(For those new(ish) to Things That Don't Suck The Unseen is a column where I examine the horrors of The DVD's that have made it into my collection without being viewed ooooooohhhhh!!!
In all seriousness, I'm guilty as anyone, when it comes to being a know it all on Titles viewed. So It's nice having a column all about reinforning the idea that I always have more to learn. So for the next week, it's going to be all Unseen All The Time. In order to give the red headed stepchild of a column a chance to catch up against my shameful neglect of it.
I'll just go ahead and say this now, there are going to be some bonafide classics coming up over the next week that I am flat out embarrassed to admit I haven't seen. But that's always part of the fun of being a cinephile isn't it?)
Why’d I Buy It?: Came In The Mario Bava Boxset I purchased.
Why Haven’t I Watched It?: Didn’t make the first the cut for my first Bava binge. Just never quite got around to it. Also I have a weird pet peeve about films that have two definitive cuts. And while it’s obvious that Lisa And The Devil is the preferred cut, just because House Of Exorcism is a bad Mario Bava movie doesn’t change that fact that it’s still a Mario Bava movie.
How Was It?: Depends which version we’re talking about. Of course.
Lisa And The Devil is as rumored, a latter day masterpiece, sumptuously styled, hallucinogenicly plotted, and more then a little personal. House Of Exorcism is on the other hand a borderline nonsensical Friedkin rip off so shameless that it makes Beyond The Door look like a piece of great artistic integrity.
Both film’s follow Lisa, an American Tourist who undergoes a profound spiritual crisis after encountering Telly Savalas, first in mural;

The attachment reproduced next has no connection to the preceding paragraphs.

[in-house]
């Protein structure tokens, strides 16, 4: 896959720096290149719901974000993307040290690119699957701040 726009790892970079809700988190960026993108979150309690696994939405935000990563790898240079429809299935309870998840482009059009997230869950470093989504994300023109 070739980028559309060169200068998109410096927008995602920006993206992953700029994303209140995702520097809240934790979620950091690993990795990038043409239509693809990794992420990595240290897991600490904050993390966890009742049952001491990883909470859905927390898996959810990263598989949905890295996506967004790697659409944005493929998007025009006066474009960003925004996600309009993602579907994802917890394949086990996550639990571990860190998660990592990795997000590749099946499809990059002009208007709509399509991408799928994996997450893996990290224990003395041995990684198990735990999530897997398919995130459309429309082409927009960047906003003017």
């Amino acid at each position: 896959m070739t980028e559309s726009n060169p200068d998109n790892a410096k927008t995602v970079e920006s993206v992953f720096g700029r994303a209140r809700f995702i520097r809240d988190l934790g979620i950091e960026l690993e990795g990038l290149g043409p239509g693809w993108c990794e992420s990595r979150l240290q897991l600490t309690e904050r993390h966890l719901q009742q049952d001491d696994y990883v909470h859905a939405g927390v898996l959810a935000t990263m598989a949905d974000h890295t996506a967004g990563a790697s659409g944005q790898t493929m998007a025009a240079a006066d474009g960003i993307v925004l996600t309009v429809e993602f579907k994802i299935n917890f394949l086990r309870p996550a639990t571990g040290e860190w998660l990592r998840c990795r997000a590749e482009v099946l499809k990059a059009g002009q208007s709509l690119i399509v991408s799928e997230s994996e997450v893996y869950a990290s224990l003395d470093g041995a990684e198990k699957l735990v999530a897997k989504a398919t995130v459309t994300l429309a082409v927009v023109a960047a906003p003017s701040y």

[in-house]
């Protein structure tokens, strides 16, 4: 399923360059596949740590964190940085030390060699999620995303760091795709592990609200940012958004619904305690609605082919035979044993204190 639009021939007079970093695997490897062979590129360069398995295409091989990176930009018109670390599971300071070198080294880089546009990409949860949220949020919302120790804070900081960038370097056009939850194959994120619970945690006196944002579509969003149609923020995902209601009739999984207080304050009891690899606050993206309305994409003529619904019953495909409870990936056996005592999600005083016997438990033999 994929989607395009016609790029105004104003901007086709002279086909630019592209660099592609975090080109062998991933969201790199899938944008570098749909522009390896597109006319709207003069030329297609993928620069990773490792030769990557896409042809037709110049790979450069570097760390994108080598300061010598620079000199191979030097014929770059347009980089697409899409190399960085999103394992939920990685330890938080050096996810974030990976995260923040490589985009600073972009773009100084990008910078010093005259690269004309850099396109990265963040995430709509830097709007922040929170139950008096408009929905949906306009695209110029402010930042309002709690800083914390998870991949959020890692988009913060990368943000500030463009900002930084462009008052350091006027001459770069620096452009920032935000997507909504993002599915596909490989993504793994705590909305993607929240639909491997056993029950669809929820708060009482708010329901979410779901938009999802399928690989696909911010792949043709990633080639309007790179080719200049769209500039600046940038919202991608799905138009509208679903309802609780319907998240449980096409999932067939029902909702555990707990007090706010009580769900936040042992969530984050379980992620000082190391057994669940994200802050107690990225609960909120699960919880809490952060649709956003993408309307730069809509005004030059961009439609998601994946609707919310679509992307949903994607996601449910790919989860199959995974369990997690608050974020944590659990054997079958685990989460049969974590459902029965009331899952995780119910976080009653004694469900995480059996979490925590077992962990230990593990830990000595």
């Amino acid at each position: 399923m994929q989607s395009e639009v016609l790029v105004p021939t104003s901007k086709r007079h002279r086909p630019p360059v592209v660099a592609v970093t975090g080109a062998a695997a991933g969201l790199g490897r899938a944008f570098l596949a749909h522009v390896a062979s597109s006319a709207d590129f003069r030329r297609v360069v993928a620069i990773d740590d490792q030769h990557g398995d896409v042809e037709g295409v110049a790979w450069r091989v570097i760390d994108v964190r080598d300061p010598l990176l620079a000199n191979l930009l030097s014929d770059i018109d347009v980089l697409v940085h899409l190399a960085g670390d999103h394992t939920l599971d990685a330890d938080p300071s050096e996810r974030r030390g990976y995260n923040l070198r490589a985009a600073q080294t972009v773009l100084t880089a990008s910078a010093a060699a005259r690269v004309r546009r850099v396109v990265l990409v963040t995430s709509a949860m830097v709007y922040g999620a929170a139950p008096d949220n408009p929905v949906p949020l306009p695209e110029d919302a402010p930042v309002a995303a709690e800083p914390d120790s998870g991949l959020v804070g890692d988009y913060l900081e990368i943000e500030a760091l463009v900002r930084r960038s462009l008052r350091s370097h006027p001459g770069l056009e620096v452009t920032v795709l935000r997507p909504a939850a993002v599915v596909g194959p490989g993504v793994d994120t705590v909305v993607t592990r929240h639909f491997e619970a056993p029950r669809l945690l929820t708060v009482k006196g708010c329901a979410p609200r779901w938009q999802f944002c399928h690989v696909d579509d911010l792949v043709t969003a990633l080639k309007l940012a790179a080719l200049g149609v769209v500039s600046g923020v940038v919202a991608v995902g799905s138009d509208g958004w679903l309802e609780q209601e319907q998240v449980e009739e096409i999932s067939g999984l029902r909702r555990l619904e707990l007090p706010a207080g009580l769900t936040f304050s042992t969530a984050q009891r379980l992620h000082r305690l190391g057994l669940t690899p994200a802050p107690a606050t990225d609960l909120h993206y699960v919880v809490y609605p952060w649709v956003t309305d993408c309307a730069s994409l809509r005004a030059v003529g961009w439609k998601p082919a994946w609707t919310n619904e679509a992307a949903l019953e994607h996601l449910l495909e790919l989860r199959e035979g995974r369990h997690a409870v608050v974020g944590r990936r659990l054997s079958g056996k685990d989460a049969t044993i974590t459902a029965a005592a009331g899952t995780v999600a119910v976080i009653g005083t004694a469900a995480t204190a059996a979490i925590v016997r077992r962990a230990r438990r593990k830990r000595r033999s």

then in physical form.
Now Savalas has been known to cause spiritual crisis’s in many situations and sexual crisis’s even more.
(I mean how could you not?)
But in this case, things are made even more acute, by the fact that Telly is the Devil. The Lord Of Lies enjoys carrying around mannequins and lemon suckers, and also tormenting the souls of those that is damned.
Sevelas does this by having Lisa and a series of strangers undergo an ennui soaked spiritual fugue/rash of giallo killings, in an old manor in Lisa And The Devil. And by having her put on pancake makeup and swear at a Priest like a fifth grader who has just learned how in House. This footage was shot when the producers looked at Lisa And Devil and suddenly realized "Oh shit. We funded an art movie." followed by "We better put some exorcism in our Satan movie." Said footage was then shoved the cheap exorcism scenes in under the flimsiest of pretenses. Believe it or not, Lisa And The Devil is the more effective of the two.
What surprised me about Lisa And The Devil wasn’t how strange and arty it was. I had been well prepared for that. No what surprised me was how unadulteratedly lurid and vaguely trashy so much of it was. From a piece of vehicular homicide so gleefully perpetrated and filmed that I was actually taken aback. To one which is almost matched in delight with a candlestick bludgeoning late in the game.
And if Lisa’s ambitions and opaque surrealism sometimes cross the line into self parody, there are just as many where the dream logic tone just works. Most notably in the film’s climax upon a Ghost Airplane, that manages to be well and truly freaky.
Sevalas makes a game Old Scratch and Bava obviously put a lot into it. House Of Exorcism is just the same but less so. Aside from the tacked on Friedkin impersonation, the remainder of the film is just a strangely reedited chateau encounter. A re edit which strips away the dream logic and leaves in its place, absolutely no logic.
House Of The Exorcism may not make any less narrative sense then Lisa And The Devil. But it does lack that lunatic gleam of conviction to carry it through.